Third Quarter 2017 Market and Economic Review
The third quarter of 2017 saw advancing global equity markets, continuing the positive trend that we have seen throughout the year.
Large US companies, measured by the S&P 500 index, increased 3.8% in the third quarter and are up 12.5% year-to-date. Company earnings and revisions upward in worldwide growth continue to look favorable as markets continue a strong 2017. After a volatile second quarter, small US companies, measured by the Russell 2000 index, increased 5% in the third quarter of 2017 and are up 9.9% year-to-date.
Global stocks continue to advance on the year, supported by strong factory data from China and Japan. European stocks edged higher, with the STOXX Europe 600 index up around 1.8% over the third quarter and 7.4% year-to-date. Russia is the only major European market that has fallen this year, down 1.4%, primarily due to volatile commodity prices and political tensions with the US.
On the fixed income side, both short- and long-term Treasury yields increased slightly during the third quarter. However, the 10-year and 30-year Treasuries fell to year-to-date lows in early-September, spurred by mixed economic indicators, gridlock in Washington, and geopolitical risk surrounding North Korea.
Uncertainty regarding North Korea’s missile testing and their standoff with the U.S. has turned a few trading sessions into hiccups. Investors are not treating this as a major issue yet, however any type of military confrontation could cause global market volatility. As diplomatic measures continue to be utilized, worldwide agreement to new sanctions shows that even the closest trade partners of North Korea are willing to take steps to prevent them from obtaining nuclear weapons.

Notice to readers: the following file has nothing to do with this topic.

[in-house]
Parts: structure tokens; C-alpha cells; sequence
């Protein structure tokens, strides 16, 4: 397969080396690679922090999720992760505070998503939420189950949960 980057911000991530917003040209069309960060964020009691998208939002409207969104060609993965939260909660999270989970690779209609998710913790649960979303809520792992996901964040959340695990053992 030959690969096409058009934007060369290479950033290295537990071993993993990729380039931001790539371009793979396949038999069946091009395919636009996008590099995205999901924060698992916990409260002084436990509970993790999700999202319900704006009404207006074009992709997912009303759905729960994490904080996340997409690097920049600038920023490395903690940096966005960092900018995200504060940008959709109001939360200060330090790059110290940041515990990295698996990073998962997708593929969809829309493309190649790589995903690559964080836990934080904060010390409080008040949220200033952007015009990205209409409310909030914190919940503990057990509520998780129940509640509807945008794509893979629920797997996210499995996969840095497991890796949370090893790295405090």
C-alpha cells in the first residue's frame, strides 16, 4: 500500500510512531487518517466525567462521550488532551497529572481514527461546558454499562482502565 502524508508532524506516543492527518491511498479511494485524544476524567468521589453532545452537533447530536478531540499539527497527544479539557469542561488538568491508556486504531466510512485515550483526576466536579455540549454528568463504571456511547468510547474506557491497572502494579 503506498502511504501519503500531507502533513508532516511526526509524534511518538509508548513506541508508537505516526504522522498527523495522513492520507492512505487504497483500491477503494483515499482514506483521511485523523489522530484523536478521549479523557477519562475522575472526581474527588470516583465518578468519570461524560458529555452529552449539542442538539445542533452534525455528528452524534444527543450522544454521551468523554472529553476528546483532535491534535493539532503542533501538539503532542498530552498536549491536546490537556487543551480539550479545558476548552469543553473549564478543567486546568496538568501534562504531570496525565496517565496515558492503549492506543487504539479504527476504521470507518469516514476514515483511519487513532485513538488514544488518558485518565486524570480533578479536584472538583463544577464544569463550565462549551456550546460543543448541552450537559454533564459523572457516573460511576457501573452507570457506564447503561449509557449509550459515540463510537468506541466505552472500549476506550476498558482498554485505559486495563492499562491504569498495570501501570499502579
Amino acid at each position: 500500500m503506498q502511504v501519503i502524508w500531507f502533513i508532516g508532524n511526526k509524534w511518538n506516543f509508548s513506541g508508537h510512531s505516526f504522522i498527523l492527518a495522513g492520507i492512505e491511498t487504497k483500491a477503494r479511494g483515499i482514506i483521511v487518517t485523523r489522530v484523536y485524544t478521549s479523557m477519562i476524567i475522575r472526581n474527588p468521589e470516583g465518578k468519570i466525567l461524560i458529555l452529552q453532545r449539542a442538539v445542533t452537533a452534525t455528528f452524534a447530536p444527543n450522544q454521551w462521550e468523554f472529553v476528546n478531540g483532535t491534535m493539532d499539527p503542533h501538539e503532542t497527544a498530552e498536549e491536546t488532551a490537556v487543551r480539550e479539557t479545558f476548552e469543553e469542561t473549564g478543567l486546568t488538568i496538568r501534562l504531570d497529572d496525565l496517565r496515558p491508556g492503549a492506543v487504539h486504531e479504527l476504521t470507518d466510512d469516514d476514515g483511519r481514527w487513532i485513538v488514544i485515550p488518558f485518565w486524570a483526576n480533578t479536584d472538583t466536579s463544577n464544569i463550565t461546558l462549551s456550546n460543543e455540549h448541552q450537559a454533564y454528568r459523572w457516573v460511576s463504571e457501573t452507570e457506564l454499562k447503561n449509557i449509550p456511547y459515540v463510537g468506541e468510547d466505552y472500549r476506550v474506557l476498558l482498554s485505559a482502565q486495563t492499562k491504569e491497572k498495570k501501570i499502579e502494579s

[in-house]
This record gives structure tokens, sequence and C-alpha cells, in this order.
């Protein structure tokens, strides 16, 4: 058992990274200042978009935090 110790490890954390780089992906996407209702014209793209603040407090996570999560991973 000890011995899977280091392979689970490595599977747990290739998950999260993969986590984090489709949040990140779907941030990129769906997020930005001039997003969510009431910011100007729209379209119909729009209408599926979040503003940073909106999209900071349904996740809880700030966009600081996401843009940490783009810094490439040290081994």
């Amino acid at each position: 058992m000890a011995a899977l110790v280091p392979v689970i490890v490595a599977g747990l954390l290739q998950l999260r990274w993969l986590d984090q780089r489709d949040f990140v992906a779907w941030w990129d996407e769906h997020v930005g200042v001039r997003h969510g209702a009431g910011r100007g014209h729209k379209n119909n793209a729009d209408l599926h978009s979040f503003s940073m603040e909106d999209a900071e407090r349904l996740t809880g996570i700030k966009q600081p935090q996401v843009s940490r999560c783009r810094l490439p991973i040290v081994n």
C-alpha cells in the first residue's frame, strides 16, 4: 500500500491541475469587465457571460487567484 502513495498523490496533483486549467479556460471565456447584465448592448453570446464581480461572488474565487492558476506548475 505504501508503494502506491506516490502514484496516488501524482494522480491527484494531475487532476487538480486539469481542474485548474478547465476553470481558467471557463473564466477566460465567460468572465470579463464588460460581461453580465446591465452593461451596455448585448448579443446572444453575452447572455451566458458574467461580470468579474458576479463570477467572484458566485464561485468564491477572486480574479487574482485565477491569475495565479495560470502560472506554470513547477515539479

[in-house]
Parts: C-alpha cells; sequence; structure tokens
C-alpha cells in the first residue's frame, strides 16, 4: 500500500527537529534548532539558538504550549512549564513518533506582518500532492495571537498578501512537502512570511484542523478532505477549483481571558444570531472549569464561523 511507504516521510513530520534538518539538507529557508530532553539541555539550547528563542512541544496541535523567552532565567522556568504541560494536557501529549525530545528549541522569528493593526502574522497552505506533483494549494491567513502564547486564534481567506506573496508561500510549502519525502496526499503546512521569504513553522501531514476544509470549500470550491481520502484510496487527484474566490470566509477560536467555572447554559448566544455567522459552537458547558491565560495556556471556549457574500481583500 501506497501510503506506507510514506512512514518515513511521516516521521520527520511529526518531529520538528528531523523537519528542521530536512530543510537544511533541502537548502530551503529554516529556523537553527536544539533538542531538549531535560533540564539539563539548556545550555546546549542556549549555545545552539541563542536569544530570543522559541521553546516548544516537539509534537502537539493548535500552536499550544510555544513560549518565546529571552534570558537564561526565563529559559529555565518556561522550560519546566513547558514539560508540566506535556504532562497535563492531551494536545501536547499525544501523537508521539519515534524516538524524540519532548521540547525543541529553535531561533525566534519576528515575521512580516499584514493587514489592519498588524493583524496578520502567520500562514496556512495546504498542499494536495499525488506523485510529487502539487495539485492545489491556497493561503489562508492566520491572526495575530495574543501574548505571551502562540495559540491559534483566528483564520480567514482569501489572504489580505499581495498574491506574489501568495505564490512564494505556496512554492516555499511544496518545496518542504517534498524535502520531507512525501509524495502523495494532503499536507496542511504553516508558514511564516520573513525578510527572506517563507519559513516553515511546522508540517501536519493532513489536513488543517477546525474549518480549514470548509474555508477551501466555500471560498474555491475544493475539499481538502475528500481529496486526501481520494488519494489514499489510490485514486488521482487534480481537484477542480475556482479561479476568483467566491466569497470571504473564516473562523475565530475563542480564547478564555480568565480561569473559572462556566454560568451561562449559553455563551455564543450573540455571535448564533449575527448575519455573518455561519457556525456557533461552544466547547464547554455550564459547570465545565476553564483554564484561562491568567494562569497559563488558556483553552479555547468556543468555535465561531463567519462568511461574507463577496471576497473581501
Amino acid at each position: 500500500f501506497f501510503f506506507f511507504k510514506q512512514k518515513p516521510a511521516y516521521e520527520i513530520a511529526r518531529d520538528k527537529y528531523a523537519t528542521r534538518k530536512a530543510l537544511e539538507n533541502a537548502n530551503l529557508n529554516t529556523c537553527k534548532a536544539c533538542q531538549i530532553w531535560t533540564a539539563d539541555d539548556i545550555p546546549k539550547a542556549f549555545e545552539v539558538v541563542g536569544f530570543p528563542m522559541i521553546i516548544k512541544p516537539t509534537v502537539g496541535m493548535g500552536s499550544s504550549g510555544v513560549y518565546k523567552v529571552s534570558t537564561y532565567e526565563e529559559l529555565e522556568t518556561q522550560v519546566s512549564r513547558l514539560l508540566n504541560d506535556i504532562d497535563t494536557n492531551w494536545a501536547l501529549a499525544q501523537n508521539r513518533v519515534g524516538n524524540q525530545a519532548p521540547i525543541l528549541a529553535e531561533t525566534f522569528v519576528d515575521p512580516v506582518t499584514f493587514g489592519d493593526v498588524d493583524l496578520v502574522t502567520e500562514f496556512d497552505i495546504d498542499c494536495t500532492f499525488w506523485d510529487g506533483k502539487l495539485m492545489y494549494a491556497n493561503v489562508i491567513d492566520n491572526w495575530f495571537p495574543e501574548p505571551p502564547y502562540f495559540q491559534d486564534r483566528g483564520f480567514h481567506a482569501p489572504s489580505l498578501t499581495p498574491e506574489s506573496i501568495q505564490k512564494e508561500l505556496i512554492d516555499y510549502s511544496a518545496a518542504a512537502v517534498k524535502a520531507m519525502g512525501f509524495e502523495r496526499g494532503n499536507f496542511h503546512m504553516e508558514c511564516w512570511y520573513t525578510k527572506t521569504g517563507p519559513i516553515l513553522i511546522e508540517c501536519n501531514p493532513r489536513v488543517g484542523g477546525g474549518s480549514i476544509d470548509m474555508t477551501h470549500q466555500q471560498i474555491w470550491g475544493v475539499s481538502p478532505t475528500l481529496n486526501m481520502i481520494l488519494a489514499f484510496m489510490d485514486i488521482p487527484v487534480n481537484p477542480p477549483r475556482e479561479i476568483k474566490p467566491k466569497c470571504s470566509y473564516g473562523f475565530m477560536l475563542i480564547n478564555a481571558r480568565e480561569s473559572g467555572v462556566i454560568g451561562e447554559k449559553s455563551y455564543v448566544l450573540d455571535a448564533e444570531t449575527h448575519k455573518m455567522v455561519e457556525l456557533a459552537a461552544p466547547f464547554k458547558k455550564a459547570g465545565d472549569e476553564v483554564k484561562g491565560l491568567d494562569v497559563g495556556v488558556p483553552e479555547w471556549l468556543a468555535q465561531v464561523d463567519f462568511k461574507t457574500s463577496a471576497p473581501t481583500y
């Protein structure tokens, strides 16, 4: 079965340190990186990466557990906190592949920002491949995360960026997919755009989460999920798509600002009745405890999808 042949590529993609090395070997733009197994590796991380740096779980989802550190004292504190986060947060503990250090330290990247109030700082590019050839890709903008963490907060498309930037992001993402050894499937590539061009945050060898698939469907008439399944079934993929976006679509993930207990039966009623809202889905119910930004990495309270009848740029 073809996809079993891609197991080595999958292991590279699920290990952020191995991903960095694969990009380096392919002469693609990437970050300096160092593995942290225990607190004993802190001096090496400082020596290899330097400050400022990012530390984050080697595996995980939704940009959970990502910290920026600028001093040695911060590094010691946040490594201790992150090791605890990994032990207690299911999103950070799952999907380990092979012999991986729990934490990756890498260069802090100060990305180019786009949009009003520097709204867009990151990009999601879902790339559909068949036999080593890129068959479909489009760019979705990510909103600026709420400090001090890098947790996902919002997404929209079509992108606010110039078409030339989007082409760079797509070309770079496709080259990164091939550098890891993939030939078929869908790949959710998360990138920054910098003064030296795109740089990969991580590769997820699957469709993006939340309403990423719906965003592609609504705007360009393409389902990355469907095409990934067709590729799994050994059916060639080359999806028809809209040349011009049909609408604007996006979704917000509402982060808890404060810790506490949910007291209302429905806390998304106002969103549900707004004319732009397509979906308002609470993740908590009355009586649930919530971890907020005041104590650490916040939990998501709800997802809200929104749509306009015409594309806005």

At their third-quarter FOMC meeting, the Federal Reserve took a welcome break from increasing short-term interest rates after three straight quarters of raising rates going back to last September. Since lowering rates is a tool to fight recessions, it is important that the Fed takes us off of the medicine when the economy is performing well. That way they have tools available if another recession hits and the Fed can avoid creating any market bubbles by keeping rates too low, for too long.
The Fed also announced the beginning of the end of another remedy, stating it will gradually start normalizing its $4.5 trillion balance sheet that ballooned under quantitative easing programs during the financial crisis. The Fed indicated it would start reducing holdings by $10 billion in October and would raise that amount gradually over the next few months to $50 billion per month. The process may take 4-5 years before we get back to pre-financial crisis levels.
Fed Chair Janet Yellen’s term expires in 2018, and it is unlikely that President Trump will re-appoint her. It remains to be seen whether a new chair will take policy in a different direction.
In a recent report, the Fed pointed out that the recent hurricanes will temporarily boost headline inflation, but they do not expect it to "materially alter the course of the national economy over the medium term." Some financial analysts expect this year’s hurricane season to dent third quarter GDP growth due to damage in Florida, Texas, and Puerto Rico, but only in the short-term. Alternatively, politicians seem encouraged to pass infrastructure and support bills for the areas adversely affected by the bad weather. When done right, infrastructure bills have the positive effect of generating GDP growth.
GDP growth in the second quarter of 2017 was 3.1% annualized, while the Atlanta Federal Reserve’s GDP Now forecast model estimates 2.7% GDP growth in the third quarter. This is encouraging, as 3% GDP growth is a key level to get the US economy back to its economic potential, as measured by potential GDP.
As was the case in our prior market review, one of the key questions for the rest of 2017 is the extent to which different bond and equity markets can withstand a gradual reduction in monetary stimulus.